Tony Lake recalls the Birmingham Grand Annual Steeplechase
Only the Grand National was more important
With many travelling to Knowle on the London and North Western railway, on Easter Monday, 12 April, 1852, “an immense concourse of spectators”witnessed “an arduous struggle” for the £100 added Grand Midland Steeplechase. Receiving 45lb Tipperary Boy, ridden by William Archer, won the forerunner of the Birmingham Grand Annual Steeplechase, by head from Oscar who shouldered 13st 3lb. Readily established, from its rise to its demise, National Hunt heroes, human and equine, competed for the Birmingham Grand Annual Steeplechase.
In 1853, 20,000 saw Shinrone, with Charles Boyce, win the feature race of the two-day meeting run over a new course, “principally of grass but with some ploughed land … 30 leaps and a water jump”. Four years later, riding Emigrant, Boyce, following a hunting accident, won the Grand National with one arm strapped to his body.
Whilst another Grand National legend, Denny Wynne, who won “The Liverpool” on Mathew in 1847, took a nasty fall in the 1854 renewal, yet another, Chris Green, rider of Abd-el-Kader and trainer of The Lamb, won on Needwood. Run over another new course, “through the meadows, up and down hill … with a sharp turn to the right” its critics wanted a course closer to Birmingham.
The critics prevailed and Aston Park was the venue for the next meeting. Limited to one day because of the Crimean War, a crowd of 16,000 descended on the park with gangs of “riff-raff” refusing to pay the 1d admission and storming the turnstiles. The meeting spiralled towards anarchy and by the time of the last race three amateur riders refused to leave the weighing room to take their mounts. Even though the race was run, with professional jockeys, Bell, Birch and Dawes substituting, bookmakers thought better of making a book. Verging on the irrelevant, the feature race went to George Stevens on Star of England. Stevens went on to win two more Birmingham Grand Annuals but not at Aston Park, nobody would.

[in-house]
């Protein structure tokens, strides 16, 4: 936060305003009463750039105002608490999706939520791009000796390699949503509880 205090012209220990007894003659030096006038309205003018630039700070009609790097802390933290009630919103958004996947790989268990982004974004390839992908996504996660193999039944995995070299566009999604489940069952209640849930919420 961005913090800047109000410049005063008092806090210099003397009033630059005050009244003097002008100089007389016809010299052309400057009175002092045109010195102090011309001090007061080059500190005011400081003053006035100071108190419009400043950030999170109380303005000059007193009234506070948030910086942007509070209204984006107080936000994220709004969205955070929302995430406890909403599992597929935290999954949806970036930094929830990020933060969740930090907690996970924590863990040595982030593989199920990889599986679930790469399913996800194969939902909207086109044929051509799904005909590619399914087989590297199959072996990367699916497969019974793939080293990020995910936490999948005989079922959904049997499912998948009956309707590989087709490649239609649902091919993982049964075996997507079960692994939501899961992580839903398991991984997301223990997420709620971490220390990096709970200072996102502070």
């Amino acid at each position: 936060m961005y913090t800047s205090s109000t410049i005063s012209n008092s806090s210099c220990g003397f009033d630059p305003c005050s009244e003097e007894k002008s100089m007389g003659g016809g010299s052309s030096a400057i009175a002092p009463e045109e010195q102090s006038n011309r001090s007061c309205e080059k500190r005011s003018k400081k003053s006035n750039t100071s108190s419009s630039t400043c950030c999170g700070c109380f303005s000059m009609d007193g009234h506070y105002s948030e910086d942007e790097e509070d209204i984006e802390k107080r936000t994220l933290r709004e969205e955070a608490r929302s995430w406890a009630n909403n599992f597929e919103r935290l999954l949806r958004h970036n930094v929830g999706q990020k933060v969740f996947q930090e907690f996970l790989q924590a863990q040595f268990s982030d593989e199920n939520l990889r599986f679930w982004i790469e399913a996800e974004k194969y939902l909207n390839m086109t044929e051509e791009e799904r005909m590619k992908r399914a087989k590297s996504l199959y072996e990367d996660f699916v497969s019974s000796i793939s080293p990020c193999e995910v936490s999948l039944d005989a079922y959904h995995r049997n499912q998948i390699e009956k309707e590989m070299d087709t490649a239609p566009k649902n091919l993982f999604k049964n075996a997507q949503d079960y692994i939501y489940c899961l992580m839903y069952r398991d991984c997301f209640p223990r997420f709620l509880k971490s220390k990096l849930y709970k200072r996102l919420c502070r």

Returning to Knowle, the 1856 meeting drew a large crowd, swelled by thimble riggers, card-sharps, pick-pockets and other “roughs”. The four-mile “Grand Annual” course was described as “fair hunting ground … peculiarly hillocky, and abounding with awkward hedges and ditches in addition to the artificial fences.” Ridden by his trainer Harry Lamplugh, French chaser Franc Picard won after coming with a well-timed challenge.Baron de la Motte’s chaser was best known for his exploits in the Grande Steeple at Dieppe. He finished second in 1852 and then won the next five renewals and again in 1859. Remarkably, in 1861, aged fifteen, he registered a seventh victory.
By the time Franc Picard won his second Birmingham Grand Annual (in 1859) the race had found a new home at Sutton Coldfield, “one of the finest steeplechasing courses in the country”. Sting ridden by Edwin Weaver had won in 1857 and The Comet with George Stevens won, in front of a crowd of 40,000, in 1858, getting the better of future Grand National winner The Huntsman. Another Aintree regular Joe Maley (G Waddington up) won in 1860 and George Holman won three of the next four renewals, on Doubtful, Penarth and Chamade.Holman's winning sequence was broken in 1863 by George Stevens on Emblem. “Bell’s Life” reported, “It is right to mention that no animal could have been sent to the post fitter and in more blooming condition than Emblem, who won all the way, and slipped the rest of the field by clearing more than twelve yards at the second fence.” A little over a month later Lord Coventry's “great leaper” provided Stevens with the second of his five Grand National successes.
Sly Fox, ridden by Monaghan, won for Ireland in 1865, and the next renewal went to Roadster (W White). “Ted” Wilson won in 1867 with Tiger, and the jockey, who was to win consecutive Grand Nationals in the 1880's, was in the winner's enclosure again two years later with Meanwood.
By then, as it said in “The Sporting Review”, “several steeplechase meetings took place in early February, but with the exception of Birmingham they were of little importance”. Only the Grand National was more important than the “Grand Annual” and “eight out of the fourteen who ran … were engaged in the great event.” Not one of the eight featured at the finish but Fan showed enough to be made favourite for the Aintree race. “Prima Donna, who won a race the preceding day, led up to the last fence, where she fell heavily and broke her back. This left the race to Meanwood and Greenland, and after a punishing struggle the former won by a short head. Greenland will probably win next year, as he was third in ’68, and fourth in ’67.” Greenland did not win; Hippolyte did, ridden by John Wheeler, who won on The Nun in 1868. Johnny Page won the 1871 race on Moose, one of four of the five runners entered for the Grand National.
With the added prizemoney raised to £200, the 1872 race witnessed the first success in the race for Jimmy Adams, making all on Lord Angelsey's Corfu. The jockey and owner came close to following up in 1873 with Hybla. However, lumbered with 12st 7lb, the horse had no chance with Dodona (receiving 16 lb), the 3/1 favourite in the hands of J Whiteley.